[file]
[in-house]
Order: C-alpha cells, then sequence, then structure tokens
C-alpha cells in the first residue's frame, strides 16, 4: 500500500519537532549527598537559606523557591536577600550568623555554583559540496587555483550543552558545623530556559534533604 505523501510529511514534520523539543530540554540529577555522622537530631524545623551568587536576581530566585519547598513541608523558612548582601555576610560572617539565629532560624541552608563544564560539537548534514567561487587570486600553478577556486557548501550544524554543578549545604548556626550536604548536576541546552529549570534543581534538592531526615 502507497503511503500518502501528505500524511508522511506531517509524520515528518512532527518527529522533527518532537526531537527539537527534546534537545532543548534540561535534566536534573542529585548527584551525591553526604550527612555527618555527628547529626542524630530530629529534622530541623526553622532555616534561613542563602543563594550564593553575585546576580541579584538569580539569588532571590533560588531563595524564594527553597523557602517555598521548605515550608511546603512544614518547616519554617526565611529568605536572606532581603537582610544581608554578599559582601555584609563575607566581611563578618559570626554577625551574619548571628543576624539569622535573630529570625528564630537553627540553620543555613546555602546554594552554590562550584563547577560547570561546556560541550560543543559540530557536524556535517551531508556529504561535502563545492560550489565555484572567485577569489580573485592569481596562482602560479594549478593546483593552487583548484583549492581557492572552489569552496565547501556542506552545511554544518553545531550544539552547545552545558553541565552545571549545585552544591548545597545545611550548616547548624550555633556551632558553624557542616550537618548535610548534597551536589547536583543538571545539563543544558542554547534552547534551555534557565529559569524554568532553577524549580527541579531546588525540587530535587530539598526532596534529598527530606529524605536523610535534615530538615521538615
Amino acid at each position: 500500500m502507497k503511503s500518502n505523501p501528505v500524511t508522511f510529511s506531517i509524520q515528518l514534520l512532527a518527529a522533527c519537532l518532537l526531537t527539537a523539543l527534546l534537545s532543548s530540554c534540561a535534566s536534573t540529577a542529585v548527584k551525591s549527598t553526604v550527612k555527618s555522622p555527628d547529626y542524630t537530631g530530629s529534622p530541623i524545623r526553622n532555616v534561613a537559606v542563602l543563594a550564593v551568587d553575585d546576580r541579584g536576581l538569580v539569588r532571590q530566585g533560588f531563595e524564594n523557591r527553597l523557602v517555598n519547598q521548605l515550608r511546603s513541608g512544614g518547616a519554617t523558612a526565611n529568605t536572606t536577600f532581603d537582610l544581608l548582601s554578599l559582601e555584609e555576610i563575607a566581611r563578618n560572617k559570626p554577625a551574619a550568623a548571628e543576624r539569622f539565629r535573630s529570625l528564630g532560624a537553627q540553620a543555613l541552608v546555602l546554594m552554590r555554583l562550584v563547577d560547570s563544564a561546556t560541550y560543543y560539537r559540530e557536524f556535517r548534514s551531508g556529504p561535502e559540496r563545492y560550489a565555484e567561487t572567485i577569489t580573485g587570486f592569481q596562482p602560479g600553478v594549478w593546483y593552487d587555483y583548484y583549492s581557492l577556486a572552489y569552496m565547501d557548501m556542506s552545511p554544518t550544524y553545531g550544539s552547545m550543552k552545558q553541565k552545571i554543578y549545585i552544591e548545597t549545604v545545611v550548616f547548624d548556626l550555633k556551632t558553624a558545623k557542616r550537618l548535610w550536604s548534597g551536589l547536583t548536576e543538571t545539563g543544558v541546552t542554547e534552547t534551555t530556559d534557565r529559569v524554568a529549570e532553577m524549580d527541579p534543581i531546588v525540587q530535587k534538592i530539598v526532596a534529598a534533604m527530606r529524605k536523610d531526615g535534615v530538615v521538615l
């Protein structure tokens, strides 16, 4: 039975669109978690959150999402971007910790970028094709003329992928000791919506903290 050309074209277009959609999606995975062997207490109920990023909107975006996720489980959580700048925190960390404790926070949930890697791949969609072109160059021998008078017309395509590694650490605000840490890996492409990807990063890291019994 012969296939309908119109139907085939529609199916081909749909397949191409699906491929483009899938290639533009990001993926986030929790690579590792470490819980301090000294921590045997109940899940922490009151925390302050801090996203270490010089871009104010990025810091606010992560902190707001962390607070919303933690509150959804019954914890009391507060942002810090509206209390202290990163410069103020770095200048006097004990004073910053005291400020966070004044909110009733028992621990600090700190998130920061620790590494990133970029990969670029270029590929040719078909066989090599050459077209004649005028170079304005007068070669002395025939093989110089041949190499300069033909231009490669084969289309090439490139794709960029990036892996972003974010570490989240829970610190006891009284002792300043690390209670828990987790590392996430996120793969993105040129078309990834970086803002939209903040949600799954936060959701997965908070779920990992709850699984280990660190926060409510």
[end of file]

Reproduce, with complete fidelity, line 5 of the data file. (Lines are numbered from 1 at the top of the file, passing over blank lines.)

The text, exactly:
């Protein structure tokens, strides 16, 4: 039975669109978690959150999402971007910790970028094709003329992928000791919506903290 050309074209277009959609999606995975062997207490109920990023909107975006996720489980959580700048925190960390404790926070949930890697791949969609072109160059021998008078017309395509590694650490605000840490890996492409990807990063890291019994 012969296939309908119109139907085939529609199916081909749909397949191409699906491929483009899938290639533009990001993926986030929790690579590792470490819980301090000294921590045997109940899940922490009151925390302050801090996203270490010089871009104010990025810091606010992560902190707001962390607070919303933690509150959804019954914890009391507060942002810090509206209390202290990163410069103020770095200048006097004990004073910053005291400020966070004044909110009733028992621990600090700190998130920061620790590494990133970029990969670029270029590929040719078909066989090599050459077209004649005028170079304005007068070669002395025939093989110089041949190499300069033909231009490669084969289309090439490139794709960029990036892996972003974010570490989240829970610190006891009284002792300043690390209670828990987790590392996430996120793969993105040129078309990834970086803002939209903040949600799954936060959701997965908070779920990992709850699984280990660190926060409510």